Researchers at Woods Hole Oceanographic Institution in Massachusetts have found that the salp, a 5-inch long, barrel-shaped organism could be the ocean’s most efficient feeders and can consume particles that span a huge size range. Living in mid-ocean waters, this streamlined jellyfish like organism filters the seawater for food particles. For the study, the salps were offered food particles of three sizes – smaller, around the same size as, and larger than the mesh openings.
It was found that that more small particles were captured than expected. The study funded by the National Science Foundation (NSF) and the WHOI Ocean Life Institute not only revealed that salps can survive in the open ocean where the supply of larger food particles is low, but also showed the importance of the salps in carbon cycling.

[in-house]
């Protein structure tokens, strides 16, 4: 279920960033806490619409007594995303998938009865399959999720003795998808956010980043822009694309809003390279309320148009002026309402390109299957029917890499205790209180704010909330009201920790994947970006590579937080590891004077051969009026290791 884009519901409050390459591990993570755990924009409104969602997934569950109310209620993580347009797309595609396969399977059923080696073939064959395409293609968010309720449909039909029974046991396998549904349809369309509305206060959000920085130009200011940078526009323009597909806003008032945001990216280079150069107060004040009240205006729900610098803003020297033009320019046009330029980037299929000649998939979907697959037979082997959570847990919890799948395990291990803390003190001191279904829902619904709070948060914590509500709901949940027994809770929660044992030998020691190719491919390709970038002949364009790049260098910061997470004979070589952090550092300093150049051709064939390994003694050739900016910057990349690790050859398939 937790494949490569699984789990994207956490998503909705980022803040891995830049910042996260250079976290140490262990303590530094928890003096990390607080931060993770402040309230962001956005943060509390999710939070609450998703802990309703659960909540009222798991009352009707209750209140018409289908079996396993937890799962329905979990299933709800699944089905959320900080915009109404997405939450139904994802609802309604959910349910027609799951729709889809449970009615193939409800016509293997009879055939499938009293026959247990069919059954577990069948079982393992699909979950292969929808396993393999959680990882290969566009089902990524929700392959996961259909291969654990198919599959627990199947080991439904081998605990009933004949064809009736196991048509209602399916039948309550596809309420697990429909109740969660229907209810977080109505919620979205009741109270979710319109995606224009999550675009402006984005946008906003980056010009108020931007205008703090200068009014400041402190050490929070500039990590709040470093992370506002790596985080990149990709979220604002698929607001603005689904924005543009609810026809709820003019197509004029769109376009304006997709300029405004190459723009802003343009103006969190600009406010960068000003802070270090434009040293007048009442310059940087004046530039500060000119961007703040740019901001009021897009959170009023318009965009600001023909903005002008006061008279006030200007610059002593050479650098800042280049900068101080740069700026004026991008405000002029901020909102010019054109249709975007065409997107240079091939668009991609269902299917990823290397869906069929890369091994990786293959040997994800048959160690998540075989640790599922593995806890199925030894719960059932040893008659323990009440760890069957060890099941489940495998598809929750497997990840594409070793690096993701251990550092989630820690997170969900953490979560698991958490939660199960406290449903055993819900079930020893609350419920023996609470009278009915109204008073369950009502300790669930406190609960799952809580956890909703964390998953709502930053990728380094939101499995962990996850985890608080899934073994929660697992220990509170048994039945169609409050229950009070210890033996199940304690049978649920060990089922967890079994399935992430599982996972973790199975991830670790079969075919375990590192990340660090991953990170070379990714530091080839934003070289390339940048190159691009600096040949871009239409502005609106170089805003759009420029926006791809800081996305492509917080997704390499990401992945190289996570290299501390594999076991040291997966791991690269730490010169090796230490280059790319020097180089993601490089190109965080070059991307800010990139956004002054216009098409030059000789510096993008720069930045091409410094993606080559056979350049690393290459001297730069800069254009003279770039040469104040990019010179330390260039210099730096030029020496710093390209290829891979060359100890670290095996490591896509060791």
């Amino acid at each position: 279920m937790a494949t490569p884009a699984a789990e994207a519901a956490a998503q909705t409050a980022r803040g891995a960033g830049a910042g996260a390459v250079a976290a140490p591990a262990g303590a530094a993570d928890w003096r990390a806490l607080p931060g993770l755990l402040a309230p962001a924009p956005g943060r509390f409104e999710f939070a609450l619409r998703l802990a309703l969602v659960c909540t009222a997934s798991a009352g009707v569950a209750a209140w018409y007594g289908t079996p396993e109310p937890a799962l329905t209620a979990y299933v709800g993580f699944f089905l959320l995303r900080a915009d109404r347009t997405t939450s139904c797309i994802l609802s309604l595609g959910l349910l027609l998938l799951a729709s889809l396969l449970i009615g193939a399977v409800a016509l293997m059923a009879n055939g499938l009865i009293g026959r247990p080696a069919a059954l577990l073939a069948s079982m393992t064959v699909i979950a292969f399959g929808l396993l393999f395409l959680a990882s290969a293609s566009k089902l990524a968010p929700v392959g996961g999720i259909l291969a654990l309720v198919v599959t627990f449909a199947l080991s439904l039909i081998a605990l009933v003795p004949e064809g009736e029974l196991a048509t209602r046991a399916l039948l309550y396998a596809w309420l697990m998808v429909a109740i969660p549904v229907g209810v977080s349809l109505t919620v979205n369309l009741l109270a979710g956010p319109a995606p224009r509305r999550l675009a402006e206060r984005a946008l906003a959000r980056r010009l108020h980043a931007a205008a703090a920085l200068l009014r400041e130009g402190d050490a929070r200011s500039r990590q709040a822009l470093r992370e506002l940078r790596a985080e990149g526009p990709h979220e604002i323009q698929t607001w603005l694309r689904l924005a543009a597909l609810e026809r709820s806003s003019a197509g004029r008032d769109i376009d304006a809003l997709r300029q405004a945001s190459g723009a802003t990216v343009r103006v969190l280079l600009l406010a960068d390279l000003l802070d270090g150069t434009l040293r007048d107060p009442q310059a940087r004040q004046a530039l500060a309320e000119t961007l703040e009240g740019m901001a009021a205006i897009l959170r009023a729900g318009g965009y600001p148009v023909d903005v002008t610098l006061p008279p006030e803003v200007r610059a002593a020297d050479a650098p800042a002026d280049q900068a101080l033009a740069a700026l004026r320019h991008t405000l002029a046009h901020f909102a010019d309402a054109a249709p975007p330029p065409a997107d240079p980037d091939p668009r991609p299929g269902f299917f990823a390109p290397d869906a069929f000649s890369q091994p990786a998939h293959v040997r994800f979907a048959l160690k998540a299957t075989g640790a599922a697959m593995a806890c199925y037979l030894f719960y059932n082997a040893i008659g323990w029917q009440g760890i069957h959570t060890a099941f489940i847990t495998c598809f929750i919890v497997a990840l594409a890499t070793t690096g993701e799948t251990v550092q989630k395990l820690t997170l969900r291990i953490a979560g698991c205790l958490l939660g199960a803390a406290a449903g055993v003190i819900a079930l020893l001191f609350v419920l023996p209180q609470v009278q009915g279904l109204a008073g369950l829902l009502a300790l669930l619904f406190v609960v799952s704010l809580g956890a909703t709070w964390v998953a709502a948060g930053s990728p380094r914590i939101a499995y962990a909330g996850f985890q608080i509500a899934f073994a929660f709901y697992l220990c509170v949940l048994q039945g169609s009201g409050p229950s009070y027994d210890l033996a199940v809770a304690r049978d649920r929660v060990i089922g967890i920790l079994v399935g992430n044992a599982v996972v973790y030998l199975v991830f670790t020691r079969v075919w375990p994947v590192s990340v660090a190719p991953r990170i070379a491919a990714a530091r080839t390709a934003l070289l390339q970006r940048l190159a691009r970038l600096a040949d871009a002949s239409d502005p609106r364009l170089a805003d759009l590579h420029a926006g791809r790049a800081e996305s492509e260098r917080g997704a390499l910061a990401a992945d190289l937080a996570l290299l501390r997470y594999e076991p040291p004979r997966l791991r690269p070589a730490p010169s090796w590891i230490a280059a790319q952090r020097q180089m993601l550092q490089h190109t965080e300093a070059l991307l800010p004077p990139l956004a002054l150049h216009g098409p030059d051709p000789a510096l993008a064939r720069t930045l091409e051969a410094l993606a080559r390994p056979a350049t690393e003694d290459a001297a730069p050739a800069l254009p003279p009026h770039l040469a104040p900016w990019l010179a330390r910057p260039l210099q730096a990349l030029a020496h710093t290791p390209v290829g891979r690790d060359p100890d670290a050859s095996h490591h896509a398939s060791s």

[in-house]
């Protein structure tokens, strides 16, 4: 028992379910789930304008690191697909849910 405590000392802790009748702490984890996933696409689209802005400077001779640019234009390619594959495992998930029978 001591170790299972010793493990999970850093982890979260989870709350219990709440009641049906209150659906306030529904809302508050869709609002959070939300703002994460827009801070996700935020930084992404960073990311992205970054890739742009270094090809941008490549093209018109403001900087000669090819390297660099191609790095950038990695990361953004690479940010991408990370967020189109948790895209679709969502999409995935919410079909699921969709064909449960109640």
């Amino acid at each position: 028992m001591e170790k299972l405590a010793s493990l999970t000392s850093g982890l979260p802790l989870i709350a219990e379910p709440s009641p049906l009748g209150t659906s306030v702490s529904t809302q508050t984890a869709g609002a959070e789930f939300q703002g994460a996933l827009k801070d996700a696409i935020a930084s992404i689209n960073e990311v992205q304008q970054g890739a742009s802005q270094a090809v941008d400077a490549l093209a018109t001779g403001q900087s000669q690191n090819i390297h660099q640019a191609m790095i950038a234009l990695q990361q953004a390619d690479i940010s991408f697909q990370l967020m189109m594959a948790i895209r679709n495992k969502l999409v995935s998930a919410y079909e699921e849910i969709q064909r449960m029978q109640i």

After eating both small and large particles, the animals release waste, which consists of these particles packed into larger, denser globs that can easily sink to the ocean bottom. The salps can live as either single globs or chains of 100 or more individuals that can draw seawater in through an opening at their front end. The food particles are captured by nanometer-scale mucus net that directs them into the gut where they are digested.